10 Lessons to Teach at the Beginning of the Year

The bloggers of the Secondary English Coffee Shop are sharing our favorite lessons to teach at the beginning of the school year.  Read below to get ideas for your first day, week, or even month of school!

One of the very first lessons I teach my high school English students is about email etiquette. While this soft skill might not be one of the hard-hitting, content-driven, frequently-tested concepts in our content area, knowing proper email etiquette is a crucial skill for our students. Especially as our older students begin applying for jobs, college, and internships, this is a life skill that they take with them beyond the classroom.  - The Daring English Teacher

Are you bored of the same, "Write about your summer" activities the first week back? I was! So I came up with a more creative way to have students reflect on their summer adventures by answering the question: What if your summer was a movie? You can have them do everything from just writing a title and a plot synopsis, to designing the storyboard, writing a scene script, or even making the movie poster! I do find this works best (and generates the least inappropriate titles ;-)) with middle school students, and it is a fun, engaging, creative way to start the year. - Stacey Lloyd

At the start of the year, I always try to incorporate a fun writing assignment that teaches students the writing process, but also allows them to show their creative side.  One fun lesson/assignment that works well for this is having students invent their own school!  Each student creates a school from scratch.  They decide where the school is, what they will learn, how they are evaluated, who the ideal student is, who the teachers would be and the list goes on.  They write a narrative "day in the life" piece from the perspective of a student on the first day and develop an advertisement to recruit potential students.  The project also allows you to get a glimpse into the students' interests and what they think a perfect school would look like.  The best part about this lesson is that it comes with a hand-drawn video to introduce the project (created by John Spencer) that hooks students in and gets them excited to design their school. - Presto Plans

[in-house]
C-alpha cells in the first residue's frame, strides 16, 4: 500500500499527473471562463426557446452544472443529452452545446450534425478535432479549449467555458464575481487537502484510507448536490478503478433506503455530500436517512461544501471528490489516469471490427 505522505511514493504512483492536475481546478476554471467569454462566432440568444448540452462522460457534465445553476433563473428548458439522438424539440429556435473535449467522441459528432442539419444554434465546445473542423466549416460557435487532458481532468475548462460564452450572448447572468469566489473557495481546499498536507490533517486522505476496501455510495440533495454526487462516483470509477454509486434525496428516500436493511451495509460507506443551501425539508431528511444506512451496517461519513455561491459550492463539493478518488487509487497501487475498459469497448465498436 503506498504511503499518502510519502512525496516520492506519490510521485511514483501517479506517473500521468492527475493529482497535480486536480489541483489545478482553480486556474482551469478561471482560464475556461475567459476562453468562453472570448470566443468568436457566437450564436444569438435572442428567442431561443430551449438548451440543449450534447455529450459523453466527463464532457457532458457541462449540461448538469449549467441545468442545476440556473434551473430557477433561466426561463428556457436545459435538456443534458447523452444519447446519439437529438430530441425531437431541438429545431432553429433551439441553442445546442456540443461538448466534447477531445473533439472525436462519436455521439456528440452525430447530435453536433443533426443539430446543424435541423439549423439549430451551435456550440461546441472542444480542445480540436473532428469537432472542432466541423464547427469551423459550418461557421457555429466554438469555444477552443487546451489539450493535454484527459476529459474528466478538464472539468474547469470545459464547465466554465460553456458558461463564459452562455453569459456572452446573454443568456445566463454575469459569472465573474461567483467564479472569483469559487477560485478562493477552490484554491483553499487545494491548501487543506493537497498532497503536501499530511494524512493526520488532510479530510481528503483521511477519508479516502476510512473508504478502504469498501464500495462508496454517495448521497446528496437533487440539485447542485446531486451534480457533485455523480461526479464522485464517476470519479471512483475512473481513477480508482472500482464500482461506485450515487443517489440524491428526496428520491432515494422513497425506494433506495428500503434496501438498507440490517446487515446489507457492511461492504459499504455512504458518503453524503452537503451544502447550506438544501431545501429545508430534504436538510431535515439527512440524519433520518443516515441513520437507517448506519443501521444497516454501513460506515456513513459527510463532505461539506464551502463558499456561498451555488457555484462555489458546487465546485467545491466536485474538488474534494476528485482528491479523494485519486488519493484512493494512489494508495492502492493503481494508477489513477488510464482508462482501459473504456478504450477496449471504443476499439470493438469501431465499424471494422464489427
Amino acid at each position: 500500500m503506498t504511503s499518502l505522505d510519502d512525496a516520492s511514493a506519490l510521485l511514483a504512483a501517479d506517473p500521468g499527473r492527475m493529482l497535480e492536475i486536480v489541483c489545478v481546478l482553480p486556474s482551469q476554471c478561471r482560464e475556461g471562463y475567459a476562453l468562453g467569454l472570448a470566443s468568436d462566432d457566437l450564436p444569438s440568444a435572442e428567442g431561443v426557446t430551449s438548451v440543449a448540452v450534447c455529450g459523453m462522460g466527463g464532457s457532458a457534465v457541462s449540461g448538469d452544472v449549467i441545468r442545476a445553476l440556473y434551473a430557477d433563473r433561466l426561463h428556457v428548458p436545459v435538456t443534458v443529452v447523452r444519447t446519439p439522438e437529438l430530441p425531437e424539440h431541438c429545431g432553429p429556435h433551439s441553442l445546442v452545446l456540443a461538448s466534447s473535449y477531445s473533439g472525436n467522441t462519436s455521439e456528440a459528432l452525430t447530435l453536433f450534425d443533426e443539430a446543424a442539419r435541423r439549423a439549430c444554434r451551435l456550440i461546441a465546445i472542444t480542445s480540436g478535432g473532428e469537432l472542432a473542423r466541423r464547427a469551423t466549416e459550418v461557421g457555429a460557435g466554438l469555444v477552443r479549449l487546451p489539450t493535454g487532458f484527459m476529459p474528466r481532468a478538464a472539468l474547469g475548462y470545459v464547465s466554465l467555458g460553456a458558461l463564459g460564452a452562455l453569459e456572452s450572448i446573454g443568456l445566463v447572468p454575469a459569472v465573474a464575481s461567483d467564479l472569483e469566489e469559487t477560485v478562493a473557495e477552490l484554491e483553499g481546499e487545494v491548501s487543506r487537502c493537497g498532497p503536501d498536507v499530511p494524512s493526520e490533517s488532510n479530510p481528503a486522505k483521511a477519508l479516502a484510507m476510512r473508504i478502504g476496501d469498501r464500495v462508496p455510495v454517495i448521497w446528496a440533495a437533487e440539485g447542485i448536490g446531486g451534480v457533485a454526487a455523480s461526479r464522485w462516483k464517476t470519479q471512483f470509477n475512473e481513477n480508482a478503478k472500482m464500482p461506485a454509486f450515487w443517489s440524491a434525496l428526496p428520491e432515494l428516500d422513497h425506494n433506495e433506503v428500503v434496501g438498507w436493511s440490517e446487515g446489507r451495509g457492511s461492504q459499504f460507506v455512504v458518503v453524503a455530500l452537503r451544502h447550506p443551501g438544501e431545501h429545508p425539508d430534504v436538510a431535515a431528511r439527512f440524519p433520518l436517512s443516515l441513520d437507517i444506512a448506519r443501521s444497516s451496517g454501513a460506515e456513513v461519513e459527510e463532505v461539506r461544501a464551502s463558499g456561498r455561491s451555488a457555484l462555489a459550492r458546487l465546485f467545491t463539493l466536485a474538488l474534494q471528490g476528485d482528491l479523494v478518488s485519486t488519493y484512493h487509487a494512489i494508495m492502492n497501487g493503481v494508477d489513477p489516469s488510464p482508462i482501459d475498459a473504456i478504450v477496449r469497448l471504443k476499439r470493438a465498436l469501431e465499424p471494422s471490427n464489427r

I like to teach my 9th graders to embed supporting quotes properly, and it feels like a year-long process! 😉 The first time I expose them to this concept is when we read Shirley Jackson’s “The Lottery.” I give students a quote, and they build the frame and the claim. Then, they work on building a strong connection between their claim and the chosen quote by brainstorming and writing in pairs. This approach is super scaffolded, but it provides a strong foundation for more source-supported analysis down the road. - Nouvelle ELA

At the start of the year I like to get to know my students and get an idea of where they are with their writing skills. One of the first activities we do is Personal Narrative Writing. Students get to share a little bit about themselves and I get to see how they work through the writing process, how well they can peer edit, and how they problem solve through editing and revising. Because I work with the students through the writing process step-by-step it's a non-threatening way to start off the year. - Addie Williams

I find the year to go much more smoothly if I start with the proper way to cite in writing. Teachers in other content areas expect the students to know this skill, so going through exercises and giving them a flip chart to use for the rest of the year has been beneficial for not only my class but for others. - Tracee Orman

Students arrive in our classrooms with mixed abilities as writers, so it's important to get on the same PAGE (ha) with an Editing Checklist that makes your expectations clear. This flipbook can be used for ANY genre (informative, argumentative, AND narrative), and it includes pointers for document formatting, citations, and grammar! I can't wait to use this to help my students become better independent editors and see better final drafts come in. - Secondary Sara

Like many teachers, I enjoy starting the year with short stories. If you are looking for a creative way to teach the elements of plot, as well as the basics of writing a short story, then I recommend this short story writing flip book. This short story flip book is not only fun to make, but it’s also a convenient size that can be stored in a desk, binder or interactive notebook for quick reference when writing! - The Classroom Sparrow


Whether you are using reading workshop or teaching a full class novel, students need to do some literary analysis, something they struggle to do well. After years of reading poorly done responses and essays, I realized my students were just blindly following a formula without really understanding what they were doing. So, I created a series of lessons and activities designed to help students understand the process. I use them at the beginning of the term, so students have both the language and understanding for everything else that follows. You can read all about it on this blog post. Room 213

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